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Old 06-01-2005, 12:12 AM   #1
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Sabae Yellow with Purple tips....now Brown but mine isn't?

I bought a yellow Sabae anenome with purple tips and it is still yellow with purple tipes. My friend bought one the same type same day etc. and it is now turning brown. I heard brown is healthy but mine is nice and full bloom if it turns brown it will look ugly.
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Old 06-01-2005, 11:47 AM   #2
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It is not uncommon for anemones to be sold "bleached" to provide a more unique looking appearance to the end buyer. Could be coloring back up to its true color (brown) or could be that your friend isn't providing it with enough light to keep its color.
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Old 06-01-2005, 12:09 PM   #3
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People on this board have told me that the brown means it is getting healthy? Mine is still a nice bright white color. So it is possible that mine can stay this nice color?
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Old 06-01-2005, 04:51 PM   #4
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If the anemone is pure white, it could be an inidication that it has lost its symbiotic zooxanthellae algae (which through photosynthesis provides the anemone with some nutrition). This is also called "bleaching." If the anemone has sinced turned brown I would assume that is has regained its zooxanthellae. HTH
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Old 06-01-2005, 05:11 PM   #5
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so mine isn't good then? It looks healthy? It is fully opened. The clownfish loive it.
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Old 06-01-2005, 05:12 PM   #6
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as long as u still see yellow, it is fine, once u see the yellow fading to white, then its kinda over for its life.
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Old 06-01-2005, 05:14 PM   #7
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But it looks healthy it is in full bloom well attached. I don't understand. What can I do to help it?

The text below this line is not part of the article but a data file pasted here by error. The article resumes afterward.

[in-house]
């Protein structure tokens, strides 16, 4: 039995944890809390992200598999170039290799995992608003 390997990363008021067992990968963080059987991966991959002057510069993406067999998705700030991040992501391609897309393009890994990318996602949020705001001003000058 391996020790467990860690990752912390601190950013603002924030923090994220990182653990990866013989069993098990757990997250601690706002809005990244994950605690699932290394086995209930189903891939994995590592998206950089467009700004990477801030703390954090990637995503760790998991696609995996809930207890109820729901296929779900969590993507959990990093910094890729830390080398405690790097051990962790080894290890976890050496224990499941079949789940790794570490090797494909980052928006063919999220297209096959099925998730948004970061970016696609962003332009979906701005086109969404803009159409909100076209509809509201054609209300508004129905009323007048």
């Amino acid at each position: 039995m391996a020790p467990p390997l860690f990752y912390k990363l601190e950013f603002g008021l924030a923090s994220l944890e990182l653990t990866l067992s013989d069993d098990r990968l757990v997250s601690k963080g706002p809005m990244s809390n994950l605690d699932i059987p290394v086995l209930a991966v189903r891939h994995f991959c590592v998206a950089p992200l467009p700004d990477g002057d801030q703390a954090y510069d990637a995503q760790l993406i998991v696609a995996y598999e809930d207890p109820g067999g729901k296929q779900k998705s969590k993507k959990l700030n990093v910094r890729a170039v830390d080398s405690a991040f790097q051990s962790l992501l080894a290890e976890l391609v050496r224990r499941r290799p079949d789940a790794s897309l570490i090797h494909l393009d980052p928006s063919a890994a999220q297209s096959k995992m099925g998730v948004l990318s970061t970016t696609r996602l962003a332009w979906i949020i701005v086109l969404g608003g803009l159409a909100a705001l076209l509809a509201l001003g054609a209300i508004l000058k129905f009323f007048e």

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Old 06-01-2005, 05:23 PM   #8
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I have a feeling you were sold a bleached anemone. I suggest starting here with this example from Bob Fenner and researching further into what you need to do to try and save your Crispa

*adding the link would help*

http://www.wetwebmedia.com/coloredanemones.htm
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Old 06-01-2005, 05:36 PM   #9
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It's not impossible for a bleached anemone to survive, but it's not the best thing for them. If the anemone is healthy then I'd leave it alone. It will get food from you feeding the tank and with good water and light, it will eventually recover and regain it's coloring. It will take some time though. And, while the white is nice to look at, for the health of the anemone I wouldn't want it to stay that way.
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Old 06-01-2005, 08:39 PM   #10
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Quote:
as long as u still see yellow, it is fine, once u see the yellow fading to white, then its kinda over for its life.
I do not believe this is true. About 5 months ago, I was given a pure white purple tipped sebae anemone as well as a clark's clown. Knowing that this anemone was bleached I could only be hopeful for its future. The anemone also was not "sticky" to the touch and didn't react when I touched it (which worried me). However, it looked stunningly beautiful and the clownfish absolutely loved it. I acclimated it and threw it in my tank. It wasn't long before the anemone wedged itself behind a rock, receiving absolutely no direct lighting at all. Within a short time, the condition of the anemone seemed to worsen: it took on an almost transparent coloration, not white but clear.

Knowing that the anemone was not being nourished by any zooxanthellae, I had been trying to feed it heavily. Every day I was offering it krill, silversides, squid, etc with no luck at all. The anemone seemed to have no interest in any food. The clownfish was also diligent in trying to feed it but it seemed that the food was simply blown off of the "non sticky" tentacles. I was expecting the worse.

However a few weeks ago the anemone once again relocated. This time it came right out in the center front of the tank (receiving direct lighting). I inspected the anemone and was happy to see little brown dots starting the cover the tentacles of the anemone. I was glad to learn that the zooxanthellae algae was returning. I quickly grabbed a piece of krill and placed it within the anemone's tentacles. It quickly and voraciously pulled it to its mouth. I was very excited! Since then, the anemone is becoming more and more brown spots and covering the anemone. I am fortunate and very excited that it has recovered.

However, as Fluff mentioned, apparently it is not totally impossible for an anemone to survive without its zooxanthellae. I read an article posted on another webpage which explained how someone had been keeping anemones for years with little to no light at all. Fortunately anemones are able to receive nutrition in more than one way: zooanthellae algae, plankton, unexpecting fish or invertebrate, nitrogeneous waste of the clownfish. The author of the article insisted that if the anemone is fed heavily enough, it does not need any zooxanthellae to survive. He explained that the anemone could be as white as snow and still be receiving all of the nutrition it needs. Just something to think about. HTH.
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